Newsletter: An anti-government plot in Michigan

Six people are accused of planning to kidnap Gov. Gretchen Whitmer and seven more with plotting to target police and attack the Michigan Capitol.


The threat from far-right extremists comes into focus, as 13 are charged in plots to kidnap Michigan’s governor and attack the state Capitol.


An Anti-Government Plot in Michigan

A plot to storm the Michigan state Capitol, kidnap the governor and put her on trial for “uncontrolled power” reveals how brazen far-right armed extremist groups have become.

For the record:

10:57 p.m. Oct. 11, 2020An item in the Oct. 9 edition of the Today’s Headlines newsletter misspelled Sen. Dianne Feinstein’s first name as Diane.


The elaborate plan, uncovered by Federal Bureau of Investigation and state agents, feeds into already growing fears among government and civil rights groups about extremists preparing to incite violence ahead of the presidential election and, as Michigan’s attorney general described it, “instigate a civil war.”

Six men were named in federal court in a conspiracy to kidnap Michigan Gov. Gretchen Whitmer, according to a complaint. Group members were reportedly angry over restrictions the governor put in place to control the coronavirus outbreak. Additionally, seven members of a group known as the Wolverine Watchmen were separately named in state court in connection with the kidnapping plans, violating Michigan’s anti-terrorism laws, targeting law enforcement and attempting to instigate a war “leading to societal collapse,” according to an affidavit.

The state and federal charges do not indicate that those charged were inspired by President Trump, whom Whitmer has blamed. Trump has spoken encouragingly about anti-government groups and in April tweeted to “liberate” Michigan, as coronavirus cases were rising across the country and governments instituted strict shutdowns,

Debates in Limbo

Further presidential debates this fall entered a state of limbo after Trump rejected a virtual format next week designed to protect people from his COVID-19 illness and former Vice President Joe Biden refused to postpone the third debate until days before the Nov. 3 election.

The impasse could cost Trump a crucial last chance to close the gap with Biden, who surged in polls after the president’s vitriolic performance in their first debate last week. But the president’s doctor, Sean P. Conley, gave him a boost Thursday afternoon, saying that Trump could safely return “to public engagements” on Saturday, 10 days after the president first tested positive for coronavirus.

Trump has refused to isolate himself since returning to the White House, and his campaign said he would hold a rally rather than participate in a debate where he and Biden were in different locations. His resistance is an extension of his months-long disdain for coronavirus safety precautions, and the virus now has infected multiple officials in his White House and campaign. Senate Majority Leader Mitch McConnell said that he has refused to visit the White House since Aug. 6.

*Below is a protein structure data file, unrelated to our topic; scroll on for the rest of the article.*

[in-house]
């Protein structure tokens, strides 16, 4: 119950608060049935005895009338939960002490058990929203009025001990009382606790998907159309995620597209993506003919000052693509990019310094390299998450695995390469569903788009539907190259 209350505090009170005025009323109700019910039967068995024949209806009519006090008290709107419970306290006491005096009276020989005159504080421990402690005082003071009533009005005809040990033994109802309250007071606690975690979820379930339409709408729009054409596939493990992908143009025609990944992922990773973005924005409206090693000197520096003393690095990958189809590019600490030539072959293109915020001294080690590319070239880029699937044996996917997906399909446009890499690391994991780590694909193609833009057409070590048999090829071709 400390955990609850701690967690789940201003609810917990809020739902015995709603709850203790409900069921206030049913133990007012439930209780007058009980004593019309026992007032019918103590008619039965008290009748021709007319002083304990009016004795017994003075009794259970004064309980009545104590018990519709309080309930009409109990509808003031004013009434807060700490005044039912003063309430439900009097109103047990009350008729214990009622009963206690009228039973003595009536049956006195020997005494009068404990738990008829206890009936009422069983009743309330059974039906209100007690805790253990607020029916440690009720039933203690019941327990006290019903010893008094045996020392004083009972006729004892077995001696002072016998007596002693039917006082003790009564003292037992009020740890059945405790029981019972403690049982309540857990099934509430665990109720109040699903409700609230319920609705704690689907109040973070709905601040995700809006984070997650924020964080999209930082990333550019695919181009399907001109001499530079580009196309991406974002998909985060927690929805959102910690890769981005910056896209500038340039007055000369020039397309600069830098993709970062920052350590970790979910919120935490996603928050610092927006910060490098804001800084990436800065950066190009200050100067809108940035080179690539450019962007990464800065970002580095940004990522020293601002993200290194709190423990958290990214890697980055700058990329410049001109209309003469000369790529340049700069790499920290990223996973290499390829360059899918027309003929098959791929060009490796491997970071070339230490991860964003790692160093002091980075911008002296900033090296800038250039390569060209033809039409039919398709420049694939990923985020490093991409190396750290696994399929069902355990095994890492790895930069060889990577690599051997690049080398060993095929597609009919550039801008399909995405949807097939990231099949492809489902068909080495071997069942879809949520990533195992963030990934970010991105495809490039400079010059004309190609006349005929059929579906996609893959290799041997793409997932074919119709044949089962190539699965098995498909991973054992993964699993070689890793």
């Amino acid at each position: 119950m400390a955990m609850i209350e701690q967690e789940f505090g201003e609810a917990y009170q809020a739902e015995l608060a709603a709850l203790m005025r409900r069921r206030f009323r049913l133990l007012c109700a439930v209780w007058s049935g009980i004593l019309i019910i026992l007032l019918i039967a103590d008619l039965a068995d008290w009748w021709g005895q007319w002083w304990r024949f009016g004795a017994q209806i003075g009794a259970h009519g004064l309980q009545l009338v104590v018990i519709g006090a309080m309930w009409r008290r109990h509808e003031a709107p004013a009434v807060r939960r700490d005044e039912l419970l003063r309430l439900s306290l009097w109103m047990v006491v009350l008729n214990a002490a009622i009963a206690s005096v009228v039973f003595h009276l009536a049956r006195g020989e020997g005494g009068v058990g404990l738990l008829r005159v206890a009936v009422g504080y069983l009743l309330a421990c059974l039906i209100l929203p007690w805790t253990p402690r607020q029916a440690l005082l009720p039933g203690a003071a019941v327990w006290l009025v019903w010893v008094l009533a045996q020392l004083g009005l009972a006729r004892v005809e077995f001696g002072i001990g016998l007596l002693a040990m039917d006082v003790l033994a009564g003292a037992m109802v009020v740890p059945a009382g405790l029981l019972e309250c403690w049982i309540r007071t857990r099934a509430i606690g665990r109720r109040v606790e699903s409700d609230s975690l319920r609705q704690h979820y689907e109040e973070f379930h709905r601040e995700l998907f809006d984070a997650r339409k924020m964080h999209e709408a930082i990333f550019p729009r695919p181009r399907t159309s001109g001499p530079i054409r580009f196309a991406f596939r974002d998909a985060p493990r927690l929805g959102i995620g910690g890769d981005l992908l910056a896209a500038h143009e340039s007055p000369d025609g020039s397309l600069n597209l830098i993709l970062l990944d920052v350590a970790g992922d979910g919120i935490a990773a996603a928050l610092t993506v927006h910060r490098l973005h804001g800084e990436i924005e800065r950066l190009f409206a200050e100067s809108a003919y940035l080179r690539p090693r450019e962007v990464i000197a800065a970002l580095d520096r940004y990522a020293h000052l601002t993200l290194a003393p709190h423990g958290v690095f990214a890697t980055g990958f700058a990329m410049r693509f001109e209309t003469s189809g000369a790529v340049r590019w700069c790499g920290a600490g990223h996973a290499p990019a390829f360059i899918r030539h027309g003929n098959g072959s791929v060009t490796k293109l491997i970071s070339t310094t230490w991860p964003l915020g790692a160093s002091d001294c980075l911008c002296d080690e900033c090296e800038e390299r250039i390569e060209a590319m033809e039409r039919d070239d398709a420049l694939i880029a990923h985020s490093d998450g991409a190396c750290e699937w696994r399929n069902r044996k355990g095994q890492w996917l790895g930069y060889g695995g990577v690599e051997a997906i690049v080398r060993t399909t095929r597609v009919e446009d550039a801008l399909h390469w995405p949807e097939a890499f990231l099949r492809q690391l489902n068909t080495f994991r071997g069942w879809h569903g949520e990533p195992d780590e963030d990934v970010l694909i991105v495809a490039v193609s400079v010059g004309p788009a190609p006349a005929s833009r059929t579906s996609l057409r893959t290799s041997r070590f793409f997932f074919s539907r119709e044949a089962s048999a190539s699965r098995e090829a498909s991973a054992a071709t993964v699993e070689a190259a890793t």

More Politics

— Biden would not say whether he supported increasing the size of the Supreme Court, staying mum on an idea gaining currency among Democrats who believe court vacancies have been unfairly filled by Trump to solidify a conservative majority.


— How will working-class white women vote? Some recent polls show they still support Trump by small margins, but others show Biden winning this demographic group in certain states.

— The vice presidential debate drew 57.9 million viewers on Wednesday, making it the second most watched matchup of running mates in history.

Showing Their Solidarity

Thousands of Armenians have taken to the streets of Los Angeles to protest the hostilities in a tiny separatist region on the border of Armenia and Azerbaijan.

Southern California — home to the largest Armenian population in the United States — has also become a central staging area for relief efforts. The region has long been at the center of efforts to commemorate the Armenian genocide, and many believe the stakes are now very high for the future of their homeland. The fighting in the contested region touches many Armenian Americans on a personal level.

So much so, that some are joining the battle lines in their homeland.


Looking to the Past for the Future

For the annual L.A. Pride, this year should have been one to celebrate — half a century. Instead, the COVID-19 pandemic turned it into a virtual observance.

When it returns to being an in-person event, whenever that may be, it will look different. For starters, it’s leaving its longtime home of West Hollywood and heading off for parts unknown.

“While organizers figure out what L.A. Pride’s next chapter might bring, they would do well to look to the celebration’s past: to the painful events that led to that first foray down Hollywood Boulevard; to the men and women who were there 50 years ago, whose numbers are dwindling fast; to a time when politics and partying were in better balance,” writes reporter Maria L. La Ganga. “To the summer of 1970.”


On Oct. 9, 1936, electricity generated by the Hoover Dam first lit up Los Angeles. The city celebrated with floodlights and a nighttime parade, festivities covered with dramatic flair by The Times.